Physicians opined for years how important – and difficult — it was that they keep up with journals and academic literature in their respective fields of expertise, either in general, primary care, or specialty practice.
“Keeping one’s personal fund of knowledge current is one of the most formidable challenges that physicians face,” wrote Christine A. Laine and David S. Weinberg in the Annual Review of Medicine in 1999.
Today, “literature” or “journals” is only a mere collective speck of that knowledge landscape as the terrain has shifted seismically, reflecting the information surge through society. For doctors, there is not only the barrage of new information to sort through, but the fact is: they want information now. Staying on top of evolving clinical practice knowledge helps ensure the best patient care and improves physician work and well-being.
And there is certainly a vast array of resources vying for physicians’ attention. There is email, social media, podcasts, live meetings, Facebook and Twitter, which can be absorbed in real time, and practitioners can glean that information in different ways.
Years ago, physicians were known to read a select group of favorite journals cover-to-cover. As doctors keep up with their daily demands, they are spending in some cases mere minutes or seconds perusing abstracts of journals, written or online. In a survey of cardiologists, TCTMD asked 130 respondents how many read journals. An overwhelming majority – 90 percent – did, but only 2.3 percent said they read them from beginning to end, as they might have done a generation ago.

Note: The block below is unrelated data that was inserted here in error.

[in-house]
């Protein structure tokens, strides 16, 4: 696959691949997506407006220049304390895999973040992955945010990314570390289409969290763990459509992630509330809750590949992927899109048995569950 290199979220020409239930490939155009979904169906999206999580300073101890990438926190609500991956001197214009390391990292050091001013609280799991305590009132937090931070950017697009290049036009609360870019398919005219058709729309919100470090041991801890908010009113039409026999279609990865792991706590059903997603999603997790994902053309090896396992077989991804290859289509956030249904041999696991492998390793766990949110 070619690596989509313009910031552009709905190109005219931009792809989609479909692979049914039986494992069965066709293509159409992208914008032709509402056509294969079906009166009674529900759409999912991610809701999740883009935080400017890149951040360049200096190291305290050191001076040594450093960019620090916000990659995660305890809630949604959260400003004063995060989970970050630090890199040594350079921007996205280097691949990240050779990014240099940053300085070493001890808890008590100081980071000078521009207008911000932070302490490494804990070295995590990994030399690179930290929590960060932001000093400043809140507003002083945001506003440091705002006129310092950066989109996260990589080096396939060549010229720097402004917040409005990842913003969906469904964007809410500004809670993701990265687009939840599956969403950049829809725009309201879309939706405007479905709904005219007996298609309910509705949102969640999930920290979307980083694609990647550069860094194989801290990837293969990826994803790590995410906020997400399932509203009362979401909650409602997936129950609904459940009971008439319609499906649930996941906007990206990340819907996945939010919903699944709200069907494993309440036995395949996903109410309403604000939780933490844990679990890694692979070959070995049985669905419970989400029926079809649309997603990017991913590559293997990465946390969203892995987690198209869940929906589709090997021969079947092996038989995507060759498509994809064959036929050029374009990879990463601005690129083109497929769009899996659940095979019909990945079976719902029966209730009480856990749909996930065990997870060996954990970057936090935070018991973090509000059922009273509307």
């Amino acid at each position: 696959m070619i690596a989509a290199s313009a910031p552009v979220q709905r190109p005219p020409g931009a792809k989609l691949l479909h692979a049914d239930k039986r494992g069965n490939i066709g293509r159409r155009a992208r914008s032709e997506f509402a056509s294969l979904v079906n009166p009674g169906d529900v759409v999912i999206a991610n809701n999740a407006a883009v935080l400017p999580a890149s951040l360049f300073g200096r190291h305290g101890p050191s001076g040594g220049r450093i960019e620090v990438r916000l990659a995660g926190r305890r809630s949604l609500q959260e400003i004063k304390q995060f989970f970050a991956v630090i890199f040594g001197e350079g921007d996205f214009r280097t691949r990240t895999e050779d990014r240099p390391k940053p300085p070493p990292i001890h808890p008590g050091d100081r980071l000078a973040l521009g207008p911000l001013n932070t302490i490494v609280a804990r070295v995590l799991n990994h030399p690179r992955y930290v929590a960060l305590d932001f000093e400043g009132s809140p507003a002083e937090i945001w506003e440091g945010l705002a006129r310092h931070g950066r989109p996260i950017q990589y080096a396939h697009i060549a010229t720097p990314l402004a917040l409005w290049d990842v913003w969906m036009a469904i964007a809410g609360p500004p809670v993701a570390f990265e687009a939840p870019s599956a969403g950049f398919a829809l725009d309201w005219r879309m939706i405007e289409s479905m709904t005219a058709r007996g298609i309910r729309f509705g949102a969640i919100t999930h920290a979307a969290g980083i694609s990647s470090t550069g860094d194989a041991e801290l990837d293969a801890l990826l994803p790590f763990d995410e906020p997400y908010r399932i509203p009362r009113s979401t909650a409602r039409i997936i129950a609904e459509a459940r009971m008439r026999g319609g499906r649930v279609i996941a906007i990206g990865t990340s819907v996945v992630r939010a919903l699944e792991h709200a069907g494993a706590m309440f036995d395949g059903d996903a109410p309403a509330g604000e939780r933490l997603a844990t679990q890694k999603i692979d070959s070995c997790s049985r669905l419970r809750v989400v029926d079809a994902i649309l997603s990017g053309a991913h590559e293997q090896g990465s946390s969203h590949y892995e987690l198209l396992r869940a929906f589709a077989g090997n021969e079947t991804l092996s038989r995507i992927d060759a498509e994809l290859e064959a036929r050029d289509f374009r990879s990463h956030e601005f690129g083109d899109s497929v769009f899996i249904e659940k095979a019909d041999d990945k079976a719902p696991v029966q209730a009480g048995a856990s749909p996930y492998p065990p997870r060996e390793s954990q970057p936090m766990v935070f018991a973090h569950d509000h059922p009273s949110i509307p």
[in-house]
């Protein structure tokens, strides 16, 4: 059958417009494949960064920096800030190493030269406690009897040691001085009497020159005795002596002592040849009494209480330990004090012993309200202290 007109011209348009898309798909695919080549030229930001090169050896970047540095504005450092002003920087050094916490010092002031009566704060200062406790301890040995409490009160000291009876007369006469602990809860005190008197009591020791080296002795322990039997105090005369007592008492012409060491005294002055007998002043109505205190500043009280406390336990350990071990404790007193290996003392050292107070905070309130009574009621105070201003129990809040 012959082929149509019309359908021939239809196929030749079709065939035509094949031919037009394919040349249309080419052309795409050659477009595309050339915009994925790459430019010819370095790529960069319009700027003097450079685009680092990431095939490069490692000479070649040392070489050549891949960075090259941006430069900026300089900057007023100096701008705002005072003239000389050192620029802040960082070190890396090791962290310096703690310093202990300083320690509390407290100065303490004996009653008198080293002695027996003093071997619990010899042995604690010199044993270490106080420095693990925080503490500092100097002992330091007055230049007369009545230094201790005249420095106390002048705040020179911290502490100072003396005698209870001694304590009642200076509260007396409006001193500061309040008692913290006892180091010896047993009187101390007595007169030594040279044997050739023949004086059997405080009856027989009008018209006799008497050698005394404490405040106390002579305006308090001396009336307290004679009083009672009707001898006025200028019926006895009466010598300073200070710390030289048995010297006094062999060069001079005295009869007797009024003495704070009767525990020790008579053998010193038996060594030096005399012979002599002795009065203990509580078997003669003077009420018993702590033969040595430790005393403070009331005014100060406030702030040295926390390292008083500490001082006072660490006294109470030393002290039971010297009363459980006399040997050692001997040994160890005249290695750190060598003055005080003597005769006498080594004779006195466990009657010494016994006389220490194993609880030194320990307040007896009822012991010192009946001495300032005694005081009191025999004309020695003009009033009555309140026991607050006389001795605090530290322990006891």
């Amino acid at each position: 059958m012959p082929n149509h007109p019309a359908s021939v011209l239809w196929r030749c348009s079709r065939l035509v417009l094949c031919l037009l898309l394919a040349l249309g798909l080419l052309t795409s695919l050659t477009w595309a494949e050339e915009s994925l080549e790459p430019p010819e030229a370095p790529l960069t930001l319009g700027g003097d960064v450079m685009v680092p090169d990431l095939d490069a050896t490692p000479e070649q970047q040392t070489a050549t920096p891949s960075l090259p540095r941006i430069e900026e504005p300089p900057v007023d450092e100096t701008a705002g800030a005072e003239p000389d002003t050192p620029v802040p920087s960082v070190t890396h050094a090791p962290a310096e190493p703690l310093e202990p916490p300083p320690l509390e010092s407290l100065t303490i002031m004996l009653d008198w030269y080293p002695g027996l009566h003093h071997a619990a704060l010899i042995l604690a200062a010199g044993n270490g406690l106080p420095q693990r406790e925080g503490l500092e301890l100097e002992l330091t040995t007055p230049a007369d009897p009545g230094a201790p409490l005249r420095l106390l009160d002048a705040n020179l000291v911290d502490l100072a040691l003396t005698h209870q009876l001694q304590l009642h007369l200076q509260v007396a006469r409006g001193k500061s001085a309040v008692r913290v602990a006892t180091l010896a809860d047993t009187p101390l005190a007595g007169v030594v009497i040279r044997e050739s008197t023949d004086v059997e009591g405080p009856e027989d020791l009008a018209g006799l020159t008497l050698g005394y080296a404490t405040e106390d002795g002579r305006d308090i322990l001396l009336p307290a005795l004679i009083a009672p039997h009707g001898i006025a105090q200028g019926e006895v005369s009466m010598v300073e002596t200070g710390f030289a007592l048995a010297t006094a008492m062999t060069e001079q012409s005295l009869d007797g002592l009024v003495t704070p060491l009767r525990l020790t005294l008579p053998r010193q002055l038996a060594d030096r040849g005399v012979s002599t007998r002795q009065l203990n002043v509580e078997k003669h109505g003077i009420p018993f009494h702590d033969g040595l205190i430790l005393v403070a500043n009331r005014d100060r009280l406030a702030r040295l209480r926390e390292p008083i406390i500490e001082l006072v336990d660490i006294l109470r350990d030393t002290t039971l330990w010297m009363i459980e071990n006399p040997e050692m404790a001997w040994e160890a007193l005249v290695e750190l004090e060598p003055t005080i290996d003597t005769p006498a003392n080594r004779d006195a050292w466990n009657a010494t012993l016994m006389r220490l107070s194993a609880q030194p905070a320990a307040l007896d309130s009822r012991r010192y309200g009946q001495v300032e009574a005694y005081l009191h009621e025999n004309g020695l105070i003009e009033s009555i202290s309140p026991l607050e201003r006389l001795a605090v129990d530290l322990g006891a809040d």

“”The average physician does not receive a physical copy of a journal at their office or home, but instead, receives email notifications of new issues,” wrote Milton Packer, MD in MedPage Today. “Some dutifully click on the table of contents, but they spend less than 30 seconds perusing the titles.”
“There is no guilt associated with ‘not keeping up,’’ Packer added. “Everyone has conceded that they can’t – and won’t be current in their medical reading. How bad is it? Much worse than you think.”
Anticipation may be too great, in some cases. It may take years for a journal article, for instance, to be published, and by then some physicians think they can get more updated information and have a virtual conversation on Twitter to debate the clinical issue at hand.
As information flows constantly, more physicians and researchers continually explore new channels of obtaining information, with many new innovations at their disposal. They are looking for depth, breadth, and better and speedy access to information as clinical inquiries mount.
There are a host of possibilities: There are point –of- care references at hospital computers, independent networks and journal clubs that make medical research databases available. U.S. Department of Health & Human Services offers a set of clinical practice and education tools to help them manage their care.
In 1950, doctors could expect the total amount of medical information to double every 50 years, according to the NEJM Knowledge. By 2020, it would take just 73 days. – Joe Cantlupe, Health Data Buzz.